"Diversity in the Student Body" is a print-on-demand booklet focusing on demographic and legal issues and the strategies used by different institutions to diversify their campuses.
A copy of the the free booklet may be downloaded here.
And you may sign up here for a free webinar on the booklet's themes, to be held Tuesday, June 30, at 2 p.m. Eastern.
The booklet was made possible in part by the financial support of Pearson.
When parents, teachers, lawmakers and communities debate over which part of the American education system should receive the most scrutiny or support, adult education, specifically General Educational Development (GED), is rarely in contention. Conceptually adult education programs serve those who depart school without diplomas and are now seeking a credential to access the workforce or postsecondary opportunities.
Over the past couple of years the censoring of self-expression has been a hot topic on many campuses. Recently the media washed ashore a new wave of controversy concerning Hampton University’s business school policy that restricts MBA students from wearing their hair in locs (or what is more commonly referred to as “Dread-locs”). This comes on the heels of the brouhaha that developed following the implementation of a written dress code policy at Morehouse College.
In recent years the higher education community has focused more on the role institutions’ play in student success. For a long time the blame for failure has been laid squarely at the feet of students. If a student dropped out of college it was assumed that they were unmotivated, under-prepared, or lacked the aptitude required to be a college graduate. The fact that dropouts were admitted meant that they somehow fell through an admissions crack undetected.
Many student groups are changing their names to use "Latinx" instead of "Latino" and "Latina."
Woman who sent controversial email about Halloween costumes -- and faced uproar over it -- decides to stop teaching at Yale University.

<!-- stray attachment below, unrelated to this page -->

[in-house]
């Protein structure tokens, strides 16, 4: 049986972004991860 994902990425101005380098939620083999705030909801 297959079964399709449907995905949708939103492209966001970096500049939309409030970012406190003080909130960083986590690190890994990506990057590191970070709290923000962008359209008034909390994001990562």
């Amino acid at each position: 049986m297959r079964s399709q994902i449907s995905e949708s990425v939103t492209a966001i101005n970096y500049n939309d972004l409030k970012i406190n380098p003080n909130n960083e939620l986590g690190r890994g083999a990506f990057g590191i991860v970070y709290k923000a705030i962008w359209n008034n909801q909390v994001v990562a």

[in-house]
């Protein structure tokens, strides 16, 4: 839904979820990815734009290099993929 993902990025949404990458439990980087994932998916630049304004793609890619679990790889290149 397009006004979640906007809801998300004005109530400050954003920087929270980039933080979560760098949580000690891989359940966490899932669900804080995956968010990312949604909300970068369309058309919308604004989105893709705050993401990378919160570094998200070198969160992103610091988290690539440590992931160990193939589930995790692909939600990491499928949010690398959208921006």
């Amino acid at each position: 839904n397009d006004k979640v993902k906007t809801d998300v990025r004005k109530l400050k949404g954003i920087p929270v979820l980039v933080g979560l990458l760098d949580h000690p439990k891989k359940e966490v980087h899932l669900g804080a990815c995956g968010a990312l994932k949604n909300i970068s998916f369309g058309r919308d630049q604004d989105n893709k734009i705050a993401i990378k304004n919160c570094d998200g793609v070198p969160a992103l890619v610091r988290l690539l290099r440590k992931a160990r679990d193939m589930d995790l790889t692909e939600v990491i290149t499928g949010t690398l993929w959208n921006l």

U of Tennessee's advice on holiday parties sets off major political debate in the state, and criticism is spreading to other institutions. Some see a broader attack on diversity efforts.
When professors leave one job due to sexual harassment allegations, they can land new jobs and repeat the behavior elsewhere, a recent case involving the University of Delaware and San Diego State University suggests.
The number and complexity of students' demands of administrations is going up -- and some of the items deal with issues typically left to faculty governance.
Threat against black students at Kean turns out to have been hoax; Harvard drops use of title "master" for leaders of residential colleges; 12-day Brandeis sit-in ends; a Kentucky legend defends mural that was covered up.
Education Trust study finds as institutions' completion rates rise generally, minority students sometimes fall farther behind.
Education Department has received more than 1,000 filings on racial harassment in higher ed in last seven years. But only a fraction result in any findings.
Student protesters on a number of campuses want to see many more black faculty members. But how realistic are some of their goals?
Maryland officials call a proposal to merge a commuter institution with a HBCU a "far-reaching, risky scheme," arguing instead that joint degree programs can better end decades of racial inequity among the state's public colleges.
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